Armed men hijack a New York City subway train, holding the passengers hostage in return for a ransom, and turning an ordinary day's work for dispatcher Walter Garber into a face-off with the mastermind behind the crime.
A veteran cop, Murtaugh, is partnered with a young suicidal cop, Riggs. Both having one thing in common; hating working in pairs. Now they must learn to work with one another to stop a gang of drug smugglers.
Cameron Poe, who is a highly decorated United States Army Ranger came to his home of Alabama to his wife, Tricia. only to run into a few drunken regulars at where Tricia works. Cameron unknowingly kills one of the drunks and was sent to a federal penitentiary for involuntary manslaughter for seven years. Then, Cameron became eligible for parole and can now go home to his wife and daughter, Casey. Unfortunately, Cameron has to share a prison airplane with some of the most dangerous criminals in the country, who somehow took control of the plane and are now planning to escape the country with the plane. Cameron has to find a way to stop them while playing along. Meanwhile, United States Marshal Vincent Larkin is trying to help Cameron get free and stop the criminals including, Cyrus "The Virus" Grissom. Written by
The Jailbird C-123 used during the filming of the taxi scenes is now on display at Wendover Airfield which is also used to film the scenes of Lerner Airfield. See more »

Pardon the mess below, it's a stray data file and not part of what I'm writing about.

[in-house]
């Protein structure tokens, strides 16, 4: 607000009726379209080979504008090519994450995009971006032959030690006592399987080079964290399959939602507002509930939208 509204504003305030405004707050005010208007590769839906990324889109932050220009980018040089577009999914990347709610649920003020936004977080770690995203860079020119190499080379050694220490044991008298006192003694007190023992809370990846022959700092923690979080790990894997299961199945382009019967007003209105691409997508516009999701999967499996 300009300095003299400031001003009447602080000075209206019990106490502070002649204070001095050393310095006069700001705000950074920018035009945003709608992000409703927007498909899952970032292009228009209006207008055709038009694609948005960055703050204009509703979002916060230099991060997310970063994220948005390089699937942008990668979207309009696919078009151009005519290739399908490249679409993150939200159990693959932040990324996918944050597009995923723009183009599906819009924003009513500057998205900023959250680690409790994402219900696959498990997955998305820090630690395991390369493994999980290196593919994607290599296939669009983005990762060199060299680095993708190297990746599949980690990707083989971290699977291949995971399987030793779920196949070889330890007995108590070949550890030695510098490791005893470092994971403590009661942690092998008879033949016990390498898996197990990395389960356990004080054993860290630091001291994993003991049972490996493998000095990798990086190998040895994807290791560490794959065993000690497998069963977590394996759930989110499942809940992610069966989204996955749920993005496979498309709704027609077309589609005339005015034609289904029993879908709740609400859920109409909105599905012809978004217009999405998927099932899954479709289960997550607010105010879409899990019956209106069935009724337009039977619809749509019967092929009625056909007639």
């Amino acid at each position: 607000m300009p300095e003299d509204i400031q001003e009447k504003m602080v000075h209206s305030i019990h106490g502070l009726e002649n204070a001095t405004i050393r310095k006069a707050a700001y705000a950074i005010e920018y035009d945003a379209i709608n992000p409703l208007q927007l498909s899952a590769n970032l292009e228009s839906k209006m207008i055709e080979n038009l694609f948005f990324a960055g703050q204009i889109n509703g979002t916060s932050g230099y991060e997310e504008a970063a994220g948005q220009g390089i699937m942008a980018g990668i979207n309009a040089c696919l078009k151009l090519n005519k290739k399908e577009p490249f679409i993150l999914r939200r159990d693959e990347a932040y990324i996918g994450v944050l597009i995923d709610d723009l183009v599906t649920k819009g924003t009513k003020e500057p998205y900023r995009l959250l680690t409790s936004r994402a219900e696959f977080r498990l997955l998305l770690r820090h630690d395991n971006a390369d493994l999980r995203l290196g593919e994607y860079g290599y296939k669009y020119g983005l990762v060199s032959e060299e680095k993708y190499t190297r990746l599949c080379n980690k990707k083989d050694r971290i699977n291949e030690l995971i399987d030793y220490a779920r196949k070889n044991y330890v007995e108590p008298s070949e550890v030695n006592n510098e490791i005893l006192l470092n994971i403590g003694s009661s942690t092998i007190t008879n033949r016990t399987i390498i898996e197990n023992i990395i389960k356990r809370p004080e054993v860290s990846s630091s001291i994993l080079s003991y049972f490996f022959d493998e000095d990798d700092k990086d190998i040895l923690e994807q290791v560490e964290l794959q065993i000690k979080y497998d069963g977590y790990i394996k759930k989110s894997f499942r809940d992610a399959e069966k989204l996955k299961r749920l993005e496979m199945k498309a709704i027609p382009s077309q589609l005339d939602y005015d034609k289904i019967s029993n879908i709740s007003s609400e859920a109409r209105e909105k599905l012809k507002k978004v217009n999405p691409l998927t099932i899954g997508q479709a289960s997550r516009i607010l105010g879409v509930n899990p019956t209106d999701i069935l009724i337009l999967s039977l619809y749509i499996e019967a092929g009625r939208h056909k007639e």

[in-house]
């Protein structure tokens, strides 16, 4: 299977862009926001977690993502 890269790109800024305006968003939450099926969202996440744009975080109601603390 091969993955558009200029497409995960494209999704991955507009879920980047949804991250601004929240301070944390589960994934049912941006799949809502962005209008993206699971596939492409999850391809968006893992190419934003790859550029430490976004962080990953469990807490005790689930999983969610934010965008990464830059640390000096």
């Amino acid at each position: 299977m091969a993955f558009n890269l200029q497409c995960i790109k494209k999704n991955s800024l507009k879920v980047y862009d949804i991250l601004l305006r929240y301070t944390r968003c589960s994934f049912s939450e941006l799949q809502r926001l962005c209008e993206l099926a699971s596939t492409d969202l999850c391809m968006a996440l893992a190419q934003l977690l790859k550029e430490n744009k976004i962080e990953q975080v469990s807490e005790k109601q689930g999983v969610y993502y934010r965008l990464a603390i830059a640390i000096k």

When Malloy first arrives in the movie, you can see that his Corvette does not have a front license plate, only a rear plate. Later, when Larkin leaves in the Corvette for Lerner Air Field, you can read the CA97 sticker number G5935Z45 on the rear license plate on the Corvette. After Malloy's Corvette crashes through the control tower and lands on the ground, the car bounces and you can see the rear license plate still in good condition and firmly attached to the rear of the car. Malloy then picks up a license plate along the side the car. Since he had no front plate, it is obviously the rear plate with the same sticker number G5935Z45, seriously bent up with scratches and the word "California" ground off of the plate. See more »
Officer at Leaving Ceremony:
Army Rangers have a proud history. Since the 1700s, Rangers have led the way in every major confrontation in which the United States has been involved. You men are a credit to that fine heritage, and I'm sorry to see you go. But you've served your country well, and you've displayed the ability to fight on to the Ranger objective and complete its mission, never leaving behind a fallen comrade no matter what the odds or the enemy. I thank you. America thanks you. And I wish you luck ...
See more »
"Con Air" can best be described as "The Rock" in the sky. The film deals with a Gulf War veteran (Nicolas Cage) who becomes a victim of circumstance and is sentenced to eight years in prison. He is going home via a gigantic prison plane which is also carrying some very unsavory characters (John Malkovich, Ving Rhames, and Steve Buscemi among others). Of course the evil prisoners take over the plane and it is up to Cage to save the day. Overall this is a fine action film which keeps its focus on the characters. 4 out of 5 stars.
53 of 78 people found this review helpful.
Was this review helpful to you?